Capitalizing on Multidimensionality in Survey Instruments to Ensure Delivery of Relevant Extension Programming
At a time when resources are dwindling, Extension must capitalize on the potential of multidimensionality in survey instruments. A research project on wind energy development in Ohio involved a survey instrument that assessed the attitudes and opinions of community members, thereby meeting the needs of local stakeholders. However, responses to a set of peripheral questions on the survey also revealed gaps in community members' knowledge related to wind energy development. This article addresses data resulting from the three peripheral survey questions, the data analysis methods that yielded background for future Extension programming, and the importance of using a survey instrument to achieve multiple goals.
Willingness to Pay for One-on-One Farm Business Programs
Extension farm business programs have maintained enhanced individualized services by using a variety of external funding strategies. These farm business programs are uniquely positioned at the intersection of public good and private benefit to the farms served. Meanwhile, there is an ongoing cultural shift among Extension professionals and farm owners who acknowledge that Extension programs cannot be sustained at low or no cost to participants. In this article, we draw on research involving a statewide survey and focus group interviews to address farm owner willingness to pay for business programs. Findings indicate an opportunity for new programs that match participant registration fees with external grant funds.
Opportunities for Meeting Educational Needs of Aging Adults: Listening to Limited-Resource Older Homeowners
We present descriptive findings from a North Carolina study of 30 limited-resource older homeowners who want to age in place, and we relate those findings to opportunities for outreach education. We grouped the findings from extensive participant interviews into five key areas. For two of those areas—health conditions and financial situation—critical educational content is needed. In addition, by understanding issues and attitudes related to the other key areas—neighborhood, family, and church/religion—Extension and other outreach professionals can develop and market educational programs that better address older adults' needs.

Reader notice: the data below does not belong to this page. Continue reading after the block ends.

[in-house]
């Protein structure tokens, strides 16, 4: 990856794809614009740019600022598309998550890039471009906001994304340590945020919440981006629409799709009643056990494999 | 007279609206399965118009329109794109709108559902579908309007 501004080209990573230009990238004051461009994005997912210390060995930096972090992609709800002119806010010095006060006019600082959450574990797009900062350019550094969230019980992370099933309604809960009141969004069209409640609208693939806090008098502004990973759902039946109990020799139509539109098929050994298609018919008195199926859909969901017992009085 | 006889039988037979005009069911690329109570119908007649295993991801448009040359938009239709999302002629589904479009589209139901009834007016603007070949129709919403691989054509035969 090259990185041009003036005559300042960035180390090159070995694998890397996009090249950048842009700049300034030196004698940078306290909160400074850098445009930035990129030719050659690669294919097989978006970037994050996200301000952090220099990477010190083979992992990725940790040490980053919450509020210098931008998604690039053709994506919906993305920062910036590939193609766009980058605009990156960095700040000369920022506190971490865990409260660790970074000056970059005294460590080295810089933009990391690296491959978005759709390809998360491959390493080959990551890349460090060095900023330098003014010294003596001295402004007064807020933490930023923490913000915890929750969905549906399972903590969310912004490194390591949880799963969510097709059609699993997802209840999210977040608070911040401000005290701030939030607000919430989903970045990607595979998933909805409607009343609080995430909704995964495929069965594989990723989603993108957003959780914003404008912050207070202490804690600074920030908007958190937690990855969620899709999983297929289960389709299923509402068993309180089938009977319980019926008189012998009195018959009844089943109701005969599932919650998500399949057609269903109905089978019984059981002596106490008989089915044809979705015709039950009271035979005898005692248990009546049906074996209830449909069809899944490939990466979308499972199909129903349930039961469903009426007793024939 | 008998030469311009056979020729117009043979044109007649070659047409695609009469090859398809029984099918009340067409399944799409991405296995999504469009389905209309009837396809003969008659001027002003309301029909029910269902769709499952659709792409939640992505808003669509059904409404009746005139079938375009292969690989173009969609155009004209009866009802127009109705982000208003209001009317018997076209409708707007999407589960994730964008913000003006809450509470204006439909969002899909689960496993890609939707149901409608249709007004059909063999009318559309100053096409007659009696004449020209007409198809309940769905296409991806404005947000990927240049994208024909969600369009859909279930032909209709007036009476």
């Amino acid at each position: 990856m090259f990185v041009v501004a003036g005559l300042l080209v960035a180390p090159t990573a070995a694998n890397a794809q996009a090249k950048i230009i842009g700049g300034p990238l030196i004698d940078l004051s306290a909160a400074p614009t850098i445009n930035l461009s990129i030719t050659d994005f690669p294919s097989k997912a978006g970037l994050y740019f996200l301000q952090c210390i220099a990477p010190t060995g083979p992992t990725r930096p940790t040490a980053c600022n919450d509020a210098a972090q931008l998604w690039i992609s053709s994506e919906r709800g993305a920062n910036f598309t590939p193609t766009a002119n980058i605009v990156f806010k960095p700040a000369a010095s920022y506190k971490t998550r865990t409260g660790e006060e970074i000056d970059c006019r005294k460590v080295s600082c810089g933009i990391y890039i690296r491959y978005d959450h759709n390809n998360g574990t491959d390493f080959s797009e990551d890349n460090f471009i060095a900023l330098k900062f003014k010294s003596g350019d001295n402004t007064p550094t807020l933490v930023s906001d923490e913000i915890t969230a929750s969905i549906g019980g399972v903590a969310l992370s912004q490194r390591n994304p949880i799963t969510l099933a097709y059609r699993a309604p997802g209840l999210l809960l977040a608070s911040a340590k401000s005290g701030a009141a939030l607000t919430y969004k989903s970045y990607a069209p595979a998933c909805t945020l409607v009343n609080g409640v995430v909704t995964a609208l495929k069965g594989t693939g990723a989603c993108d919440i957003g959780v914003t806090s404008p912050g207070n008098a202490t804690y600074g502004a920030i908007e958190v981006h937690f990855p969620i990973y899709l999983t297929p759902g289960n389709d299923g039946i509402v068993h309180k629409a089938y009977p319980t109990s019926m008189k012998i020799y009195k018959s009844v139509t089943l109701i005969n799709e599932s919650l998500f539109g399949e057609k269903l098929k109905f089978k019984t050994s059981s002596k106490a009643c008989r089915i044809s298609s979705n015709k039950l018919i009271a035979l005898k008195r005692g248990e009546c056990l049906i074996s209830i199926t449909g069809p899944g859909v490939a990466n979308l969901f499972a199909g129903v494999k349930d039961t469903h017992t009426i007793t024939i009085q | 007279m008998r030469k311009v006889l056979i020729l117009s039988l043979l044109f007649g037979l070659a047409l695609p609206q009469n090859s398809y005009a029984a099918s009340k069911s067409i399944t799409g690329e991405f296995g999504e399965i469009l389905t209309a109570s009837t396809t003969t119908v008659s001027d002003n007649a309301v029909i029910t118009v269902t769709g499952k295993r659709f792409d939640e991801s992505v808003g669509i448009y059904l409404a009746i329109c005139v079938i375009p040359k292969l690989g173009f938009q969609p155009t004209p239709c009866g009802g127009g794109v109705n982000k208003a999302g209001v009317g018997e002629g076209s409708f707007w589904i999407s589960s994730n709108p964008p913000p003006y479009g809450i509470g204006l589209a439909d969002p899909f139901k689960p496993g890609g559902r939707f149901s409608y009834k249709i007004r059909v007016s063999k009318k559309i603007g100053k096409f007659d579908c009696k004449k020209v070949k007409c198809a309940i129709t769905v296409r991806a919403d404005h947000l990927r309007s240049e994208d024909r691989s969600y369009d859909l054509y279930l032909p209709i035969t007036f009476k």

Extension's Role in Developing Opinion Leaders to Drive Water Conservation
With concern over the future of water availability in Florida increasing, Extension professionals targeting water conservation behaviors must use the most effective approaches possible. Florida population survey data obtained by the Center for Public Issues Education at the University of Florida's Institute of Food and Agricultural Sciences demonstrated that both willingness to engage in water conservation behaviors and voting behavior serve as predictors of opinion leadership. Extension professionals may be able to maximize the impact of water conservation initiatives by focusing on these indirect variables in developing relevant opinion leaders.
What Influences Farmers to Use Farm Safety and Health Information?
Farm safety and health outreach professionals can more effectively develop, design, package, and deliver pertinent educational messages if they understand farmers' preferences regarding how such messages are presented. Farmers were surveyed about what influences their use of safety and health educational resources. Responses indicated farmers' preferences and perceptions related to wording, images, elements that encourage or discourage use of materials, and lengths of resources. Among the significant results were findings that images reflective of farm operations similar to their own and nontechnical terminology would increase farmers' use of resources. Results provide Extension educators with research-based data that can guide their preparation of impactful farm safety and health materials.
Evaluation of Components of Volunteerism in Master Horseman Program Graduates
Providing volunteers with training opportunities affects the overall success of programs with which they are involved. This article describes a study of 98 Louisiana Master Horseman Program graduates. The study addressed their perceived self-efficacy related to equine technical and management skills, their changes in confidence regarding teaching relevant skills to others, and their willingness to teach those skills to others. Results indicated that the training positively affected graduates' horsemanship skills and their confidence and willingness related to teaching such skills. Findings suggest that the Louisiana Master Horseman Program is useful for creating a highly trained volunteer workforce and is a master volunteer program option that could be replicated successfully in other states.
Assessment of an Online Nematology Training for County Extension Agents
A set of online nematology modules was administered to county Extension employees for the purpose of assessing its efficacy as a training tool on the basis of participants' changes in knowledge and evaluative feedback. Mean pretest and posttest scores indicated increases in participants' levels of nematology knowledge and comfort with nematology topics. Participants found using the modules to be an effective method of learning. We recommend that other online training modules be developed and that future research involve testing the materials in a controlled setting so that a determination can be made as to whether the knowledge change was due to the treatments or external factors.